From the Canadian Literary Files

It took me about 3 hours (cover to cover) to read Andrew Kaufman's All My Friends are Superheroes. It is what I like to call "a perfect little book". Every word of every sentence just works. So it was with great satisfaction that I picked up Kaufman's second novel, The Waterproof Bible.

This one took me a little more time, maybe 3 days to read. All the same, it was satisfying and charming and heartfelt and smart in the same way as All My Friends, and about twice the length.

The premise of
The Waterproof Bible is the same sort of unexpectedly simple magic found in Kaufman's other novel: the protagonist, Rebecca, is born with the ability to project her emotions and the more powerful the feeling, the farther it reaches. To deal with the potency of her feelings, she learns to store memories in physical objects. The Waterproof Bible imagines what it would be like to have feelings made physical in such a concrete way.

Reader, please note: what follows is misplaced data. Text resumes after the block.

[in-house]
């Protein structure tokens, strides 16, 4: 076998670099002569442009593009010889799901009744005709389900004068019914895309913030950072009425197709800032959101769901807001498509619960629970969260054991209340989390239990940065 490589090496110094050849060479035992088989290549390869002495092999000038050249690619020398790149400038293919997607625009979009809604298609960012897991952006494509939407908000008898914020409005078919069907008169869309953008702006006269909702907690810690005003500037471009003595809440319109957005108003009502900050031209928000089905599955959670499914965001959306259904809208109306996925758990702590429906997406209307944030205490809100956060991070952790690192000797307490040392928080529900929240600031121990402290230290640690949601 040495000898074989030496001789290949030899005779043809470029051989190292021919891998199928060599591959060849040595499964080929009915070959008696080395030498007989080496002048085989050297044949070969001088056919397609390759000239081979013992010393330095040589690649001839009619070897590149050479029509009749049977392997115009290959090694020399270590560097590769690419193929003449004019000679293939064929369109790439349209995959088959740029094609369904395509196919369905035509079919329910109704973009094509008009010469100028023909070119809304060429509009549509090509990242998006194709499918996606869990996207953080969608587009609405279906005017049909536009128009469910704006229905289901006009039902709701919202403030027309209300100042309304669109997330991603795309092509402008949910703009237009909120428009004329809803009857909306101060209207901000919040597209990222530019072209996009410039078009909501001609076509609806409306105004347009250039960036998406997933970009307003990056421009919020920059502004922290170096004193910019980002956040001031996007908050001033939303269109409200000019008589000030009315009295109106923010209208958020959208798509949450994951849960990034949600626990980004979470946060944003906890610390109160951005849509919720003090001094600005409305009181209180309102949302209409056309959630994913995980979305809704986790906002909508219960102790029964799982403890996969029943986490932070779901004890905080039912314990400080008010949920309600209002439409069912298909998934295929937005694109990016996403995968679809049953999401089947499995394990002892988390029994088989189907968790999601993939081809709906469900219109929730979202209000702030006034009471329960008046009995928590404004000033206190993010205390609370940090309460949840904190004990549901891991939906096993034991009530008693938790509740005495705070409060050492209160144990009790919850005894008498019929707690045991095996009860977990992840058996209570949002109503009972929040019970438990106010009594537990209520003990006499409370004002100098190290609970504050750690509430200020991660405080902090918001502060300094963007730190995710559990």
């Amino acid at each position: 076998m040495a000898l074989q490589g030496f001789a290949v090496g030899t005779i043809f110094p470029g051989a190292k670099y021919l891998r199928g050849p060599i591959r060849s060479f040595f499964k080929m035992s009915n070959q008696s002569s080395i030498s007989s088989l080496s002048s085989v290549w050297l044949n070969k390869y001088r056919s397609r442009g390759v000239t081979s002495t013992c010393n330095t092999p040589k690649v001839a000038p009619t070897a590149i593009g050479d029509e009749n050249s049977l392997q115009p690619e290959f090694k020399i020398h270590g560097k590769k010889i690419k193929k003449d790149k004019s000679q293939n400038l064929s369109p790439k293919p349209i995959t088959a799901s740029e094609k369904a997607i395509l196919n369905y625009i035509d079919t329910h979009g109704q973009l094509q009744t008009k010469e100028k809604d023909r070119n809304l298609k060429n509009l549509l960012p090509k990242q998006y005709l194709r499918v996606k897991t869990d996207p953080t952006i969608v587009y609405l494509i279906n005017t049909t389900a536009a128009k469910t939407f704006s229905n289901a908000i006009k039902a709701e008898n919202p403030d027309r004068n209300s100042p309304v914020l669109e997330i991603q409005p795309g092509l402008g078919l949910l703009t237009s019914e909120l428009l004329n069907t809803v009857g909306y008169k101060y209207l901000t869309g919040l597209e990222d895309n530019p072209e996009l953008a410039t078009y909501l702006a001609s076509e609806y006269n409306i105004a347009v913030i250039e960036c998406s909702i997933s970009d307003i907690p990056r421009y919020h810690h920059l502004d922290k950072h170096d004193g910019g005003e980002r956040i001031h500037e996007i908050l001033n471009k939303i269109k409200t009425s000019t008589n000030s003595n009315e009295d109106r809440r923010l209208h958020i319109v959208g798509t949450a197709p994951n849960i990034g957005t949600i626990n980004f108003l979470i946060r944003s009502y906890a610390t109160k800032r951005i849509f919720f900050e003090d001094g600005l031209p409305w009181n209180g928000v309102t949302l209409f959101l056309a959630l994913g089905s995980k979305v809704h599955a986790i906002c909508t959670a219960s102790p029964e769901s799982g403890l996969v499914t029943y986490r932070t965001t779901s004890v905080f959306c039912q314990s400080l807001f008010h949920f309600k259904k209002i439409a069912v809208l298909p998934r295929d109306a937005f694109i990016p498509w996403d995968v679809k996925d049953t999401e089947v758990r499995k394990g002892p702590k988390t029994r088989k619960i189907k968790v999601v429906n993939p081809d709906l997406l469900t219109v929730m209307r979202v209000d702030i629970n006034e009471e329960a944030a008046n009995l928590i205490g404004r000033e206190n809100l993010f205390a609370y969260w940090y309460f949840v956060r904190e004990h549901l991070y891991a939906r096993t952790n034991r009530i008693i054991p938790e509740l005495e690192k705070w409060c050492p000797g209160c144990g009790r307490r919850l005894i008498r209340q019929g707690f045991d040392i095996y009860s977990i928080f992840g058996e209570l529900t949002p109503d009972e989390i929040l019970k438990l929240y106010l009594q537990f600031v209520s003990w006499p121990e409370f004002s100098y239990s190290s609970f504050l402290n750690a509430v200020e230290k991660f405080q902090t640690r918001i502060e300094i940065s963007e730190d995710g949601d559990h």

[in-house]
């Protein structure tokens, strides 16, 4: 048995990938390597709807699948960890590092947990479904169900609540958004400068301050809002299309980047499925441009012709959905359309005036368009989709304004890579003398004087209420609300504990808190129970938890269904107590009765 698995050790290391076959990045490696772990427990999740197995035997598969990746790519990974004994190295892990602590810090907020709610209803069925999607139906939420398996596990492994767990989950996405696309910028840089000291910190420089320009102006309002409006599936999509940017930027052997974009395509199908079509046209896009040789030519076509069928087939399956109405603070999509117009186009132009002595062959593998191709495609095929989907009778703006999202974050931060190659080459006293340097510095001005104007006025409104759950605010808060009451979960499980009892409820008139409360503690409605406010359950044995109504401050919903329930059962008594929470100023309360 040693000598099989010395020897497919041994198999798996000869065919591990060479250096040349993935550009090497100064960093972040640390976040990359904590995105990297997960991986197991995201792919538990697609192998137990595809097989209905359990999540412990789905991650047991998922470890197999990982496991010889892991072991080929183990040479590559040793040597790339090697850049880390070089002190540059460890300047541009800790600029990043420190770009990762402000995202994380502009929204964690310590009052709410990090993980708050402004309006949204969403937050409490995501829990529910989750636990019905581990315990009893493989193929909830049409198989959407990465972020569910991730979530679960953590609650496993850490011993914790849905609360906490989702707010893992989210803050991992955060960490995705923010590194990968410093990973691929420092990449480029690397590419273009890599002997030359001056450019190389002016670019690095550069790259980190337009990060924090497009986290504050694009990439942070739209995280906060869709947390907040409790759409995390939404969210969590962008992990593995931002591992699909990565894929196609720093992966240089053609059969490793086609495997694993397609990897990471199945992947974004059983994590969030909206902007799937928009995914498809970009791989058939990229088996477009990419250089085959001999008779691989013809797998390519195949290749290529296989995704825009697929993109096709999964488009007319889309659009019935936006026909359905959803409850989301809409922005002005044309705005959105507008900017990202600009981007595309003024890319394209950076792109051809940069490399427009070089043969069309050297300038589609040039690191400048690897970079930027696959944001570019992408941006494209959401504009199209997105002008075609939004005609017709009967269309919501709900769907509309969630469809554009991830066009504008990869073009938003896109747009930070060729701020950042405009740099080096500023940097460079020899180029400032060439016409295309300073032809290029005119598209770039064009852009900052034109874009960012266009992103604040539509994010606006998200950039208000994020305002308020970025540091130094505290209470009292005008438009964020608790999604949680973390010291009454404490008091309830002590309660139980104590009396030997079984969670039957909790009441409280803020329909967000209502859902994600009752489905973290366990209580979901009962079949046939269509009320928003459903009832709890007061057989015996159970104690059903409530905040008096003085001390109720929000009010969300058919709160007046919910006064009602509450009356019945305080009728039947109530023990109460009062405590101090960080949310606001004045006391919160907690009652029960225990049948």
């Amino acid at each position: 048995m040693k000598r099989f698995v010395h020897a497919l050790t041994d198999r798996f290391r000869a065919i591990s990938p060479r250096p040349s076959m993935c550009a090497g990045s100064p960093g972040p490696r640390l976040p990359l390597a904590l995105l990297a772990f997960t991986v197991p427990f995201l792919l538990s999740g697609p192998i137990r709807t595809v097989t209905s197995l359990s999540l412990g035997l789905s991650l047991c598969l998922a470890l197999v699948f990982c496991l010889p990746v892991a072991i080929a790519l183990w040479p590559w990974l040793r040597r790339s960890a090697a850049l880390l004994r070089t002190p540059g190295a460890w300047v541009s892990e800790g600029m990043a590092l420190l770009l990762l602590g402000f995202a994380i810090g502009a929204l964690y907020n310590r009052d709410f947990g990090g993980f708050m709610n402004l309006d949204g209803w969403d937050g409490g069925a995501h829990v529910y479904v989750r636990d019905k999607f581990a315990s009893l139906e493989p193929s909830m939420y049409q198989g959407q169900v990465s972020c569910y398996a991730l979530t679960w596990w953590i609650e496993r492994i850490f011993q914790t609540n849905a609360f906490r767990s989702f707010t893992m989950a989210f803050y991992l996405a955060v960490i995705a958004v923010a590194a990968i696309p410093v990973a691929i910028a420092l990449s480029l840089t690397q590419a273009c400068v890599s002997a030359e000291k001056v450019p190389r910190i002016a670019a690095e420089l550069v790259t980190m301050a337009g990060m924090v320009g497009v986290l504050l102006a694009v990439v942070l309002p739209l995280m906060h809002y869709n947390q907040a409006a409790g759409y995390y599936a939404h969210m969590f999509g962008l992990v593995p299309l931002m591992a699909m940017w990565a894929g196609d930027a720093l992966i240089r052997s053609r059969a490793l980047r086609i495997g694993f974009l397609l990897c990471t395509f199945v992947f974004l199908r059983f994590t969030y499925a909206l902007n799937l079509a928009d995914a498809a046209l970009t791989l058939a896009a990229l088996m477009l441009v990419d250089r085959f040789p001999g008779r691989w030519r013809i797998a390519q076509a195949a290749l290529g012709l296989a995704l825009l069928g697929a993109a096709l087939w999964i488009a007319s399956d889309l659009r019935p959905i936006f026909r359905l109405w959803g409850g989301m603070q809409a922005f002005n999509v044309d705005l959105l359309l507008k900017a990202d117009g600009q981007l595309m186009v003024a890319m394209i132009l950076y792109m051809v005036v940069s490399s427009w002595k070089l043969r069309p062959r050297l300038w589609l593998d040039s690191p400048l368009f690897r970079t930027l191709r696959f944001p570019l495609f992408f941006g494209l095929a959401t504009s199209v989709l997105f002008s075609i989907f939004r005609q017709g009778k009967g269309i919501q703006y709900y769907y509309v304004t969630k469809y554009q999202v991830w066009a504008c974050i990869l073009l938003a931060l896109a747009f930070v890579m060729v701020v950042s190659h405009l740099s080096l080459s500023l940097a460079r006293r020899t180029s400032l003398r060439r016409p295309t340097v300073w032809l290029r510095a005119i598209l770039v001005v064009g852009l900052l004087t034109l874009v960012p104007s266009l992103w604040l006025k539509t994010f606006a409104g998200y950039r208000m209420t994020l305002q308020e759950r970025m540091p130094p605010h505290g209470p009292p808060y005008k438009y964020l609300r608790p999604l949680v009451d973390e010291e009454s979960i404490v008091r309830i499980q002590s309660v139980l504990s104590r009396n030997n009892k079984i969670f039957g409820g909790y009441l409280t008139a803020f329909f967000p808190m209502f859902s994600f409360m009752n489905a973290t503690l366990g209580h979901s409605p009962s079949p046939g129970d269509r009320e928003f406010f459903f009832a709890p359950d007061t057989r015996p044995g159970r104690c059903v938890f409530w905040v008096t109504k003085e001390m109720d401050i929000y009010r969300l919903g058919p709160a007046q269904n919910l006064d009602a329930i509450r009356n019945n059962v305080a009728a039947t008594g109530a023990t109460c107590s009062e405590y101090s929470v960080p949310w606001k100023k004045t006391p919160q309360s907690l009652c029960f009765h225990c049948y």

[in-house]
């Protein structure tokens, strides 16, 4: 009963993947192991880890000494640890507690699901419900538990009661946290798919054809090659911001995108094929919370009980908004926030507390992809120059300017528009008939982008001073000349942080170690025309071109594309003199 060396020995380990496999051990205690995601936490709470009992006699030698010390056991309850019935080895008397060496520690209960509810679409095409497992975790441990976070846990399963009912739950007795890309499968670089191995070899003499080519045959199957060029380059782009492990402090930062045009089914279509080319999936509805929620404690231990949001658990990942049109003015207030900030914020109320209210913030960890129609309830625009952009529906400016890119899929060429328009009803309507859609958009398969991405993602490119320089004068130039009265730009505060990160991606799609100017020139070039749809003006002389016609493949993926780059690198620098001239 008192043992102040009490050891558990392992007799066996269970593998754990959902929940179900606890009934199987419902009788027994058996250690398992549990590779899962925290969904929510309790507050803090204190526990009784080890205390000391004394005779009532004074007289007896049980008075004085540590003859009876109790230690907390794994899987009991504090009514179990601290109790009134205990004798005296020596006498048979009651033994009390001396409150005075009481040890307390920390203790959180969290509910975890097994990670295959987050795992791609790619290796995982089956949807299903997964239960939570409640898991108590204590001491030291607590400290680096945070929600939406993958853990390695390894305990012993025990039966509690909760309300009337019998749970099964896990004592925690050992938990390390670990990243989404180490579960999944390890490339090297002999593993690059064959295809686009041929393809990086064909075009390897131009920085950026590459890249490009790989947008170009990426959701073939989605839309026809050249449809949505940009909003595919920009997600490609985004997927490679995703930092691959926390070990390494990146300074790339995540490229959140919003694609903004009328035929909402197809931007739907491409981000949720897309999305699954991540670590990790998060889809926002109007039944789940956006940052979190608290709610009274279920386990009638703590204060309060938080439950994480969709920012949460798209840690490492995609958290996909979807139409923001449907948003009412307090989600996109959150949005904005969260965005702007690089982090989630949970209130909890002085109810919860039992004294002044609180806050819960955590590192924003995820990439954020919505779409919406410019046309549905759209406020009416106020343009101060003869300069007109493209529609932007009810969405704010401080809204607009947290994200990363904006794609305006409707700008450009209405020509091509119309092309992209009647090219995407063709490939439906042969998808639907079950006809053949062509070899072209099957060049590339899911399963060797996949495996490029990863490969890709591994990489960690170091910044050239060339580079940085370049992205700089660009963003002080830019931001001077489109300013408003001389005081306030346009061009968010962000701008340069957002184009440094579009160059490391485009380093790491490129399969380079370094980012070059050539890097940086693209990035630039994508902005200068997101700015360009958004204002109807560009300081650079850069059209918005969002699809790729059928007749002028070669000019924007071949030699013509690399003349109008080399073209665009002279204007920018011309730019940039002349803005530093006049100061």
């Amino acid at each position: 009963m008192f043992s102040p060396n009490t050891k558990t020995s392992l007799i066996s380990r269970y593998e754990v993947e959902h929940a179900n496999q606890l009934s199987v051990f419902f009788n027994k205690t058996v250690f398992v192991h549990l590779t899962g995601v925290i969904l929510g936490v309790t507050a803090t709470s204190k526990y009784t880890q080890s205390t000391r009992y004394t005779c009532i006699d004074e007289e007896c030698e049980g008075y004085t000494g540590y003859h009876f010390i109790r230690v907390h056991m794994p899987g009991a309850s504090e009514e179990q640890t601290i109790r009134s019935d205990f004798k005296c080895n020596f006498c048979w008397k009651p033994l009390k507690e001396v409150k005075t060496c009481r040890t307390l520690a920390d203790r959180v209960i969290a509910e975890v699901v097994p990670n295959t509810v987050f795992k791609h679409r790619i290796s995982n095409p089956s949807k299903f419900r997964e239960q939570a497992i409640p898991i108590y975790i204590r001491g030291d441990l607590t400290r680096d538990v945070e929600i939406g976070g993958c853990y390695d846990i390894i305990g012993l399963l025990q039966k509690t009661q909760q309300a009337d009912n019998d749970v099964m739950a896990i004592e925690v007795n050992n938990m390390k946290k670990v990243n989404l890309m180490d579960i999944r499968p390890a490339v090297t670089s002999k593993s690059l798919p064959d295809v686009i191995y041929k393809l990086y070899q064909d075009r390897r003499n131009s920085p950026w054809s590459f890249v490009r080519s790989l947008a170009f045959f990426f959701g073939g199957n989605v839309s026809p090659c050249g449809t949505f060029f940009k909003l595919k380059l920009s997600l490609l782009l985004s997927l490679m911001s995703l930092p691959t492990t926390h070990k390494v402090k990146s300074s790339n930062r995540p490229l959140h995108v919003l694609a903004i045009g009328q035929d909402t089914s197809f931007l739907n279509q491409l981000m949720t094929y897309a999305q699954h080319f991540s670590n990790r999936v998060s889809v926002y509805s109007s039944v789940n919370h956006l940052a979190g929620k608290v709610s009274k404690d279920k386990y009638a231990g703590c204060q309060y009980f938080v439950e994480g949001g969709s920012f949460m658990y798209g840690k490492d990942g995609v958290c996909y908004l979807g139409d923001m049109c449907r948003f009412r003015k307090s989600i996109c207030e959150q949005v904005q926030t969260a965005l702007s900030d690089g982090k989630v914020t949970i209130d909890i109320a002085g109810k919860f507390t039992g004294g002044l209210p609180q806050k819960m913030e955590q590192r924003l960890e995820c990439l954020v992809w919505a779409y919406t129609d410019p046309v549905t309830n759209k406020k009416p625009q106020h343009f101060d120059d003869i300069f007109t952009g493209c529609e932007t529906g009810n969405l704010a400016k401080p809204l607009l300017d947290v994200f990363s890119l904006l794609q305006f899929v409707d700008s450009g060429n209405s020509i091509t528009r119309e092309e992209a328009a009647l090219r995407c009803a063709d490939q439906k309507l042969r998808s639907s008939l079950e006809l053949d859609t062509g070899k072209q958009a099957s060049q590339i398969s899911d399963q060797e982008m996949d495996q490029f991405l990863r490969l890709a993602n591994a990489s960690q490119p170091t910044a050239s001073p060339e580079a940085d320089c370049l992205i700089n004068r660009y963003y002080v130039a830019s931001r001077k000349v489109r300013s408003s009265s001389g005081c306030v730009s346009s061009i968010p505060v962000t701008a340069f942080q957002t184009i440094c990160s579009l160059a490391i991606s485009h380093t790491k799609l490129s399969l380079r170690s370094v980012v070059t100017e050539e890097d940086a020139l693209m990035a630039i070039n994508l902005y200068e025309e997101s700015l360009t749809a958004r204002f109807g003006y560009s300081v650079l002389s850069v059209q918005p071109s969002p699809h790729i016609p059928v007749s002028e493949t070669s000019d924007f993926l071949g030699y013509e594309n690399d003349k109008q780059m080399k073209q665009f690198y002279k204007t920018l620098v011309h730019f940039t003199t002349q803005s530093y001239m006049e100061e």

What I like about Kaufman's writing is how a small piece of magic creates an opening for metaphysical reflection on the way non-magical people live their lives. This is allegory used in the wisest of ways.

If you want to get a little more of the plot and a little less approval (only a little though, because it's really good!), check out this review, because it conveys exactly my feelings about the power of The Waterproof Bible to explore us now.

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